When I was a teenager, I wished I could play guitar and be just like my favorite rock heroes. All I needed was a good guitar. And if at all possible, a Gibson, because this was what my heroes played. Although my dream soon became reality, it quickly turned into a nightmare. It became clear that a professional guitar was no guarantee of good guitar playing, meaning that this impatient teenager gave up after many trials and tribulations.
Professional technology (a Gibson guitar, in this case) is no guarantee of professional guitar playing. Just like having a professional Leica camera will not make you a world-class photographer. There are two elements crucial to success when it comes to technology: the human factor and the processes. This is something that many marketeers wanting to get started with technology within their marketing department run up against. In this article I would like to explain how to avoid frustration with technology.
In the end, everything turned out okay with me and my guitar. Today, I am a passionate bass player who can find his way around his instrument pretty well. However, I never repeated the mistake I made as a teenager. I bought a cheap bass guitar and went in search of a guitar school and – later on – a guitar coach. My playing got better and better, thanks to my unwavering discipline, which prompted me to practice 20 minutes a day for many years.
Now, this is where technology can lead to problems for many marketeers. The demand is clear and market research has been conducted thoroughly, but … choices made with regard to marketing technology at a later stage do not have adequate support within the team. You must always understand that people (your co-marketeers) are the determining factor for the success or failure of your technology choices. Whether this means marketing planning technology, CRM technology, marketing automation technology or marketing production technology: if a team is not ready for it, insufficiently motivated or does not agree with a particular choice, things will inevitably go wrong.
In this case, not only do you invest your valuable marketing budget in marketing technology, but you also set processes in motion that will end up being quite short-lived and sow a seed that will lead to potential topic heated discussion and frustration within the team. The result? Back to the drawing board (in marketing planning this generally means "back to Excel") after extensive investment in human and budgetary resources.
"A fool with a tool is still a fool."
An example of how we at Husky support this transition: we provide strategic training (how do we set up the architecture of the technology?) and operational training (how do we use the various features?) in the onboarding phase. After this, we provide the technology's individual users with regular feedback and support.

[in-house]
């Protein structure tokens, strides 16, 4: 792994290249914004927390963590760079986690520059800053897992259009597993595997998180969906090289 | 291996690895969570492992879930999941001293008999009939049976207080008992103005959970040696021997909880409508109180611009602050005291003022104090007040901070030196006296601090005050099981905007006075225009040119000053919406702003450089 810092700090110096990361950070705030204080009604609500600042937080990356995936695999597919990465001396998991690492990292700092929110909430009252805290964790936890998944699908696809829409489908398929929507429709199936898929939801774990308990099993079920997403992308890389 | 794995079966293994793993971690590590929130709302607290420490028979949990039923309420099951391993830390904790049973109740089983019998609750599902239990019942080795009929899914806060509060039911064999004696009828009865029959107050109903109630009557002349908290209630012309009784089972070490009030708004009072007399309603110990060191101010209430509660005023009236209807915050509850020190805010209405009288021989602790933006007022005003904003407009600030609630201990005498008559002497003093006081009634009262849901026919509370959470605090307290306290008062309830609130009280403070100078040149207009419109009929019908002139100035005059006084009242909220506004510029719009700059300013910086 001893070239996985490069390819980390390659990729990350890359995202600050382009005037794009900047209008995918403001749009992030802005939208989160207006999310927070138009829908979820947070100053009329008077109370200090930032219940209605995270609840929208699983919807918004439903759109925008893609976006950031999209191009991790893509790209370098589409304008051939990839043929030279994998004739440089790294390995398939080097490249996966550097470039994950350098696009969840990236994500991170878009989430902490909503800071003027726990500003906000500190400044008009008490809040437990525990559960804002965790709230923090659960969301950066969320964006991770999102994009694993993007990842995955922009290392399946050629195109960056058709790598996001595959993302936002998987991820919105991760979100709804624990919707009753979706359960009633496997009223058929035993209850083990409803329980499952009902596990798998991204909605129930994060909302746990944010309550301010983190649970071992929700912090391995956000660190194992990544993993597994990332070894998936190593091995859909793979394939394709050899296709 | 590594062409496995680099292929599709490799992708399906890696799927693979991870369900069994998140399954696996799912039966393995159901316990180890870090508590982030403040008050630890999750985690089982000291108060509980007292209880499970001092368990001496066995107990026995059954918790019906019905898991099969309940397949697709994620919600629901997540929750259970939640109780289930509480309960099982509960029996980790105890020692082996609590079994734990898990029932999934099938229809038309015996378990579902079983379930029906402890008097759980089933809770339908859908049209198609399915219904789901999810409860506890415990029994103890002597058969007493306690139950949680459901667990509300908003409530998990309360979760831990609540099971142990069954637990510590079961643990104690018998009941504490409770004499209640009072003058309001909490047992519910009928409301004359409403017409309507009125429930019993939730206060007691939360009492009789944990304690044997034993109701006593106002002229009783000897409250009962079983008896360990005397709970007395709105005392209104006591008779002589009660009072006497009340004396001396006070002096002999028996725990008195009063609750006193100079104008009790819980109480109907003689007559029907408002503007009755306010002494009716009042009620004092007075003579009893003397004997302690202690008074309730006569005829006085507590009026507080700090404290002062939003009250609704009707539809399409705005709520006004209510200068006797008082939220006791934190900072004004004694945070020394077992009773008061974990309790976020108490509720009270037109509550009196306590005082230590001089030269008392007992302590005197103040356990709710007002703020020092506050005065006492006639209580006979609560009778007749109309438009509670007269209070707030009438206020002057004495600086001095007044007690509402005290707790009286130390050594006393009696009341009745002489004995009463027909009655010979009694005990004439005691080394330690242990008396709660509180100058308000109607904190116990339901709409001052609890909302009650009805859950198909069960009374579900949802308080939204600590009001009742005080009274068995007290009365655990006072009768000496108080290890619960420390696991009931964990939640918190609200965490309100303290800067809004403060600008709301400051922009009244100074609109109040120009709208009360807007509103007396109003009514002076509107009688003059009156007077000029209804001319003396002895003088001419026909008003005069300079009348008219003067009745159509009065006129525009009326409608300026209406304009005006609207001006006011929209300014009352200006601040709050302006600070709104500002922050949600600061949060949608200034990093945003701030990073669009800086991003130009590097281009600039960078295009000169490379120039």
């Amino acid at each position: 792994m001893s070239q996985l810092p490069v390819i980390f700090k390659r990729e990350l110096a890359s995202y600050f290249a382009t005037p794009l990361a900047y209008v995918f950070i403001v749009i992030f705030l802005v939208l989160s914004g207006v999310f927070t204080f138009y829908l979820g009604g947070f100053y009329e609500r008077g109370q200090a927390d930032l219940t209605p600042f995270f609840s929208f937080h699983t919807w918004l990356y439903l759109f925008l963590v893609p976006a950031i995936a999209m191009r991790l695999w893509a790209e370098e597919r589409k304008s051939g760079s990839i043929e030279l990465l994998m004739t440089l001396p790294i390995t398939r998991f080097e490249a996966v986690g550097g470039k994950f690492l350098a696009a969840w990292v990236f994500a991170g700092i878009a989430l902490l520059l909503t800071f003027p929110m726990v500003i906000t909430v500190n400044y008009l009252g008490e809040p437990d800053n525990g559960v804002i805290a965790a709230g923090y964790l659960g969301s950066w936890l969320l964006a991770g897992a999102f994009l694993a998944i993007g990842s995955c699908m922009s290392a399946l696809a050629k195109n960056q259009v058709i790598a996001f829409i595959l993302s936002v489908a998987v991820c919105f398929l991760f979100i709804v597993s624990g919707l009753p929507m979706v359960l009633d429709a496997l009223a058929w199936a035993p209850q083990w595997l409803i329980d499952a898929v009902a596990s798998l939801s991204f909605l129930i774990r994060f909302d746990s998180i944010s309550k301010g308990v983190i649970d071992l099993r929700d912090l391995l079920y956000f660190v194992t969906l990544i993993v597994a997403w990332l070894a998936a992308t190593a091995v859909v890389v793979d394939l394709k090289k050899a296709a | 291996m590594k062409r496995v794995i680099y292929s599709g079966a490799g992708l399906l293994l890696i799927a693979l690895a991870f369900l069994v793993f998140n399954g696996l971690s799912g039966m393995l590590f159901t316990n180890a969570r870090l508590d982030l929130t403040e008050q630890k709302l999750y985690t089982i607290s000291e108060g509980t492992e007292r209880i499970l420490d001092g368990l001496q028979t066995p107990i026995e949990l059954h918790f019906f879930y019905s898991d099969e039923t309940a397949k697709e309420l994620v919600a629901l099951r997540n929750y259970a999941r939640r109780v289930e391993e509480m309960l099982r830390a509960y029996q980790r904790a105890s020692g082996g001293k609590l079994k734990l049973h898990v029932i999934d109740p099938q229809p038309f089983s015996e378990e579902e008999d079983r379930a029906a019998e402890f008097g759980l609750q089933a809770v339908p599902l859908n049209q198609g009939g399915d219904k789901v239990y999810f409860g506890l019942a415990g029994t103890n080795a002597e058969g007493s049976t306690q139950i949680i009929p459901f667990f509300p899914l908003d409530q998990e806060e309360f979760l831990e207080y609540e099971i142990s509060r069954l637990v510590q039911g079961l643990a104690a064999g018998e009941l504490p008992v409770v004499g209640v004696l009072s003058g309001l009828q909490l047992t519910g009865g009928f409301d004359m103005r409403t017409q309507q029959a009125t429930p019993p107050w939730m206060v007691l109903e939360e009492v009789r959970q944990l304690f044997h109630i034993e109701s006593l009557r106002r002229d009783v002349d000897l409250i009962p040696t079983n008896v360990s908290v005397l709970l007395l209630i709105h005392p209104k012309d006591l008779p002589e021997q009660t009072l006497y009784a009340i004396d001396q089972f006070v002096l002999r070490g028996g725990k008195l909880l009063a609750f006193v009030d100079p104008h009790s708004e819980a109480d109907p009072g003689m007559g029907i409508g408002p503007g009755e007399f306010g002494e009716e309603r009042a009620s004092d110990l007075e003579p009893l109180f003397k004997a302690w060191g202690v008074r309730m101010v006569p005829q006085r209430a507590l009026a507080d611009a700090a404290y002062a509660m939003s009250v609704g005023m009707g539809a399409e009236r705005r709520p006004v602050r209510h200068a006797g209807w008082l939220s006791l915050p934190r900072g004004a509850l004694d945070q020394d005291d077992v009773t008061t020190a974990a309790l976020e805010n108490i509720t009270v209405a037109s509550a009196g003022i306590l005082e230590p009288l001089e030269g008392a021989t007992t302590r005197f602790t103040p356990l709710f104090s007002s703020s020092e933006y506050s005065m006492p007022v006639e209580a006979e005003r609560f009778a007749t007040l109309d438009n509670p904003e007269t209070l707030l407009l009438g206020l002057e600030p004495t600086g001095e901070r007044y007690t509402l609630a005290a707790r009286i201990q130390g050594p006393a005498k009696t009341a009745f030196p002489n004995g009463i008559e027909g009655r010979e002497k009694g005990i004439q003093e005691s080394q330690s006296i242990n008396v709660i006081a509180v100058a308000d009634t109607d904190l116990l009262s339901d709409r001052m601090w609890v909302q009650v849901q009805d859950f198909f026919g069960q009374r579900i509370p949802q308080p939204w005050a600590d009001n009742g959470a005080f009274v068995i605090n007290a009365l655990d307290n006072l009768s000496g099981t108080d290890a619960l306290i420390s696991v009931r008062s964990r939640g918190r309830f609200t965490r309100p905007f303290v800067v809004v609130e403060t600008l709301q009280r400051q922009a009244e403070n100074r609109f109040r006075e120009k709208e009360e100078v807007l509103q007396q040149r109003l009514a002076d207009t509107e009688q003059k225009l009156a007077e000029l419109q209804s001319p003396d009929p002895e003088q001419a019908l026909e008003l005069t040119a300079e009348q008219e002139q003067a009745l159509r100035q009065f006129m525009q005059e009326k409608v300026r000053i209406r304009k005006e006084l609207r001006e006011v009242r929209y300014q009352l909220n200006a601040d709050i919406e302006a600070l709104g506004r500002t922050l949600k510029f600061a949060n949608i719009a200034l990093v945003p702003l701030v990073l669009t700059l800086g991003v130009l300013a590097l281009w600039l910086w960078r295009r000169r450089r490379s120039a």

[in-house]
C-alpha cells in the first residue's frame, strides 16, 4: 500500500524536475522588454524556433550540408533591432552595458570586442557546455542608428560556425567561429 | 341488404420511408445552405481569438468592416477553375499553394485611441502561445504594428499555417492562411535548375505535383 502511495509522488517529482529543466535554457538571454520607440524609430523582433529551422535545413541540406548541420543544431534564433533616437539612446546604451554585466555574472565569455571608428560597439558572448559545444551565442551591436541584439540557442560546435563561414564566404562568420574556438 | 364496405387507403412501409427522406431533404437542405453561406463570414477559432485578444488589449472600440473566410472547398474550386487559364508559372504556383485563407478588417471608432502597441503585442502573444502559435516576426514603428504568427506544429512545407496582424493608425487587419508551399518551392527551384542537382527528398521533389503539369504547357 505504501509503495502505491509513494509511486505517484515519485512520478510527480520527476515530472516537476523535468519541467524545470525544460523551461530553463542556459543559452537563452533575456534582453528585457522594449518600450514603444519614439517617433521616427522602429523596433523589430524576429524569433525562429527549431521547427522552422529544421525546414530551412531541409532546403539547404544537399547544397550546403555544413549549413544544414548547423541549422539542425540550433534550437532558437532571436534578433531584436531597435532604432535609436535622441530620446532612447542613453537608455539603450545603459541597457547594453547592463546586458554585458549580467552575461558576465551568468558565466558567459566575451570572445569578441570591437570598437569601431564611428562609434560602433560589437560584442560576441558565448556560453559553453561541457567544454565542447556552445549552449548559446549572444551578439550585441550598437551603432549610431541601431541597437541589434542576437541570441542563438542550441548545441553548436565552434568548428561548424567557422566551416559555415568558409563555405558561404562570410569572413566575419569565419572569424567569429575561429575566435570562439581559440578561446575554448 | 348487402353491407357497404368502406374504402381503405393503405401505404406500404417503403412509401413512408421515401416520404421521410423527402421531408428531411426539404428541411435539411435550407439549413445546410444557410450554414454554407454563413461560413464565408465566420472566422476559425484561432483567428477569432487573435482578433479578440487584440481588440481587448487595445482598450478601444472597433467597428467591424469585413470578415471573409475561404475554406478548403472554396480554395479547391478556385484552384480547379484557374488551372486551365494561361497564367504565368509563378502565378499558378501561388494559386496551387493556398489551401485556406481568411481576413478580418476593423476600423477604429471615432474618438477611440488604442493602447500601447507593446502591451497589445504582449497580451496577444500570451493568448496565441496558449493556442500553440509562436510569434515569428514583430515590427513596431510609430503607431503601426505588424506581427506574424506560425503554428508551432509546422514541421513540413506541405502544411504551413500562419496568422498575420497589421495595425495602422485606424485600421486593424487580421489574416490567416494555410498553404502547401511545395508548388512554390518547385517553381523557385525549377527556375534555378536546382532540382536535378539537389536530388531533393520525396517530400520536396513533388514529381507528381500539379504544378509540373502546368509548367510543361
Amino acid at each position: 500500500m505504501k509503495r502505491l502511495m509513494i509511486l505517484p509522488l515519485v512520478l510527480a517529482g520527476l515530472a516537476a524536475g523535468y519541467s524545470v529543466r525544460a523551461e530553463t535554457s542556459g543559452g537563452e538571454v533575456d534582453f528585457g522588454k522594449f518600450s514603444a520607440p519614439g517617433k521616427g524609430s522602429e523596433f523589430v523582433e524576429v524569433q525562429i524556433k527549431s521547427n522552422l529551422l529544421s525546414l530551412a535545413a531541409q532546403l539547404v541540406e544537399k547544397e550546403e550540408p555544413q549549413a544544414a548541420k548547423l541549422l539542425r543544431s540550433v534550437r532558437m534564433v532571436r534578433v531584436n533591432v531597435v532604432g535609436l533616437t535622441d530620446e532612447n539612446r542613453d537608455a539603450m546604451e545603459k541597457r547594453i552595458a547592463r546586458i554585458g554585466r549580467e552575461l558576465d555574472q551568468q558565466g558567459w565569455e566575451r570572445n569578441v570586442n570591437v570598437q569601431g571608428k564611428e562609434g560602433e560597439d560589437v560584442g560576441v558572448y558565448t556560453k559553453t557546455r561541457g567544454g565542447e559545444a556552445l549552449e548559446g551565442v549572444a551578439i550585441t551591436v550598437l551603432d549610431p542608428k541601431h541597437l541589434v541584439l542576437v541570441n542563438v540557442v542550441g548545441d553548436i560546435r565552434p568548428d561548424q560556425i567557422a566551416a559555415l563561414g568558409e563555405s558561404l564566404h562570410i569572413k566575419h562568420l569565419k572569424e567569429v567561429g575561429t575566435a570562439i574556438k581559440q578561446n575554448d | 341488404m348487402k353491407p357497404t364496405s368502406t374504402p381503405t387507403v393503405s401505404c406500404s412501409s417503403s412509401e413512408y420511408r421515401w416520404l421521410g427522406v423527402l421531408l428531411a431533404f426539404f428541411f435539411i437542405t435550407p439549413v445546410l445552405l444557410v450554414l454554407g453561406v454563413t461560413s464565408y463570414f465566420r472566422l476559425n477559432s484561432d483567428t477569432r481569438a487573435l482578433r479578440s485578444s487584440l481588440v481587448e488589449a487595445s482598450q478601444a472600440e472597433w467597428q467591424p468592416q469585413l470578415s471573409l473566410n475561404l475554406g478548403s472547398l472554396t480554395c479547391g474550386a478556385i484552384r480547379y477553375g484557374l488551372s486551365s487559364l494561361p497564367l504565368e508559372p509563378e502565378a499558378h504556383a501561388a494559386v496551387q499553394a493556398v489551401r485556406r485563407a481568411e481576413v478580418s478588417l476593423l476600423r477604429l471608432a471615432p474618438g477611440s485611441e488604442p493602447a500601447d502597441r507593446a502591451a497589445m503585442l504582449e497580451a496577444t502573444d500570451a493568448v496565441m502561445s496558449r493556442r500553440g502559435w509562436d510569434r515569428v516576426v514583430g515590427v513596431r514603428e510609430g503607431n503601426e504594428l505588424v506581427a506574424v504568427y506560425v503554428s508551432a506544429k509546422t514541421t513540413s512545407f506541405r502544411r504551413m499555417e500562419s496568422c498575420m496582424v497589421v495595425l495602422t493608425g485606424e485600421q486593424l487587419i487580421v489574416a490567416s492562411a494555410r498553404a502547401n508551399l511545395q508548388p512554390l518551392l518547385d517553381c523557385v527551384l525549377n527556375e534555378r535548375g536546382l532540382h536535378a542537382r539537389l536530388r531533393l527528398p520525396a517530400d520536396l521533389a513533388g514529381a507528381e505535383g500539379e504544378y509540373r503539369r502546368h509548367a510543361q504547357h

After six months of guitar school I started encountering problems. My bass guitar (the technology) worked perfectly and my personal attitude or discipline (the human factor) was in order. Nevertheless, I had the feeling that I was lacking a certain component, that I was not making enough professional progress. I was playing songs – but not making music. I found the solution in a guitar coach who taught me the right processes. He taught me how – by following certain steps and using certain techniques – I could attain a level of continuous improvement in the next few months.
In marketing technology (and other technology) it is no different. Once the software is on board and the users are convinced of its merits and enthusiastic, the long process to starting to use the new technology as a resource for improving the organization will start. It is precisely for this reason that you need the right processes, workflows or procedures. If you are doing the same things with the same people, but are using different technology, you will still get the same output as you did before.
"If we keep doing what we're doing, we're going to keep getting what we're getting."
An example of how we at Husky support this: our tool includes processes for regular personal consultation (marketing meetings) within the team and we together with we consider the best way to compile reports and create dashboards for the management team.
There is also a holy trinity in the world of marketing technology.
Anyone who has these three components in order can expect to use marketing or other technology in a sustainable manner. At least: as long as the technology sufficiently meets all the demands of the marketing team. Also: understand that technology is "only" technology and therefore only a means to an end. The use of technology must have the support of the entire team and there have to be enough solid processes to guarantee its sustainability and success.
In the next article I will give you 10 concrete tips for turning your investment in marketing technology into a success.
With thanks to Peter Snauwaert of Sentia.